Since I've been covering this issue, candidates for Mayor (and Quinn is widely expected to be one 2013) have tried, with varying degrees of success, to tap dance around it. To take a walk down memory lane, in an August 2005 mayoral debate I asked (page 11 of the transcript) the democratic candidates about whether traffic into Manhattan should be limited by tolling East River bridges (which unlike some other crossings into Manhattan, are free).
There were four candidates at the time vying to be the Democratic nominee against Mayor Michael Bloomberg at the time: former Bronx Borough President Fernando Ferrer (who went on to be the nominee against Bloomberg), Congressman Anthony Weiner (who didn't run in 2009 because, he said, there was too much important work to do in Washington, but who very well may run in 2013), Gifford Miller, the City Council Speaker (Quinn's current job) and Manhattan Borough President C. Virginia Fields. None of them were for charging drivers to enter Manhattan by tolling East River bridges. To Weiner, it was "a tax on the middle class."
Throughout the 2008 fight on congestion charging, that's how opponents portrayed it. Quinn, however, stood up and took the heat. Through arm-twisting, cajoling, and pleading, she pushed forward Mayor Michael Bloomberg's proposal to charge motorists $8 to enter the busiest parts of Manhattan during peak hours. Proponents, including Quinn, argued that the charge would ease traffic, reduce driving and help the environment, and make hundreds of millions of federal dollars available for mass transit.
“This is a bold decision… which will send a message to the state Legislature that we are sick and tired of our streets being clogged with traffic," Quinn said after the relatively narrow council vote of 30-20. (Narrow, because Quinn is the Democratic Speaker of a Council that is almost entirely composed of Democrats, and can usually get upwards of 40 council members to support her on any given measure.) But the council didn't actually have the power to enact the charge -- the state legislature did. And that body never voted, leaving some city council members who'd gone along with Quinn bitter that they'd been forced to take a stand on a relatively controversial issue.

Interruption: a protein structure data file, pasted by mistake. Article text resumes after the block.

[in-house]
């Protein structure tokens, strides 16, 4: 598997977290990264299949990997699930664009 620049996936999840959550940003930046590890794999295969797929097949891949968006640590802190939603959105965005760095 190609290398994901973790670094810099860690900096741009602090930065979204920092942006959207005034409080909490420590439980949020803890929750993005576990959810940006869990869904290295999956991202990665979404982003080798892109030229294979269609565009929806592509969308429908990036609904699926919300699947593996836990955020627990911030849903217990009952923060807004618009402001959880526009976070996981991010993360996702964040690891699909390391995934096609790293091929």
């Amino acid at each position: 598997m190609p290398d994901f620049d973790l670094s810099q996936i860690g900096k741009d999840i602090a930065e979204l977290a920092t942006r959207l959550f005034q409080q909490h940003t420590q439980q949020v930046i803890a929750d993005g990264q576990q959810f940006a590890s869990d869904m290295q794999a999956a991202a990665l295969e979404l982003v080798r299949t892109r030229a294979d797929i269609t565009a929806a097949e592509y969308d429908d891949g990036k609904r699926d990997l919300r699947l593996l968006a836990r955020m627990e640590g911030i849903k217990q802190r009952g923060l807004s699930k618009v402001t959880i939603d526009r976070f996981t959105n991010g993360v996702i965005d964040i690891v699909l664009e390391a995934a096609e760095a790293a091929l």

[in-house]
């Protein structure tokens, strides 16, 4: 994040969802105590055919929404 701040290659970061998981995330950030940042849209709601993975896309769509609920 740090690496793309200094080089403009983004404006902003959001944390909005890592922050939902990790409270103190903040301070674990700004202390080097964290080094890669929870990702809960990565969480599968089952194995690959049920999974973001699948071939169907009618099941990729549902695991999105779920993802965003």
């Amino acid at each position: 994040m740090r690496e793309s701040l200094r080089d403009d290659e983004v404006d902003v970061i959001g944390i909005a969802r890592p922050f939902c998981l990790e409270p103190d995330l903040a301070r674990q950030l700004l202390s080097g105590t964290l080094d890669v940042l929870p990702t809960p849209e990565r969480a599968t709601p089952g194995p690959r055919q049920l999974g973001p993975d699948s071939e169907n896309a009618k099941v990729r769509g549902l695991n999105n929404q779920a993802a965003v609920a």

Congestion charging did not come to be in New York City. The federal government took back its offer of hundreds of millions of dollars in transit aid. Partly because of that, the MTA faced down an $800 million budget gap last year, imposed the most severe service cuts in a generation, and raised fares.
Of the candidates who may run for Mayor in 2013 in New York, Public Advocate Bill DeBlasio is on record as opposing congestion charging. He was one of the 20 votes against Quinn. Weiner has remained opposed, and most recently, when former MTA chief and transit eminence gris Richard Ravitch put forward a plan to save the MTA with bridge tolls, Weiner wasn't for that, either. City Comptroller John Liu, formerly a city council member from Queens and chair of the transportation committee, supported congestion charging -- but not bridge tolls. And then of course, there's Quinn.
All of this is the backdrop of Tuesday's speech, which comes in the wake of general outer-borough fury at Mayor Michael Bloomberg for failing to plow the streets in a timely manner after the blizzard of 2010. That's been rolled into general Bloomberg-fatigue (he's now in his third term after promising to serve for only two), resistance to some of Bloomberg's reforms that are seen by some motorists as anti-automobile (bike lanes come to mind), and general frustration by middle class New Yorkers suffering the third year of a recession as property taxes, water rates, and parking fees rise.
And thus Quinn's refrain, in a speech that usually ricochets with resonance, that among her lofty goals "is just making it easier to find a parking spot."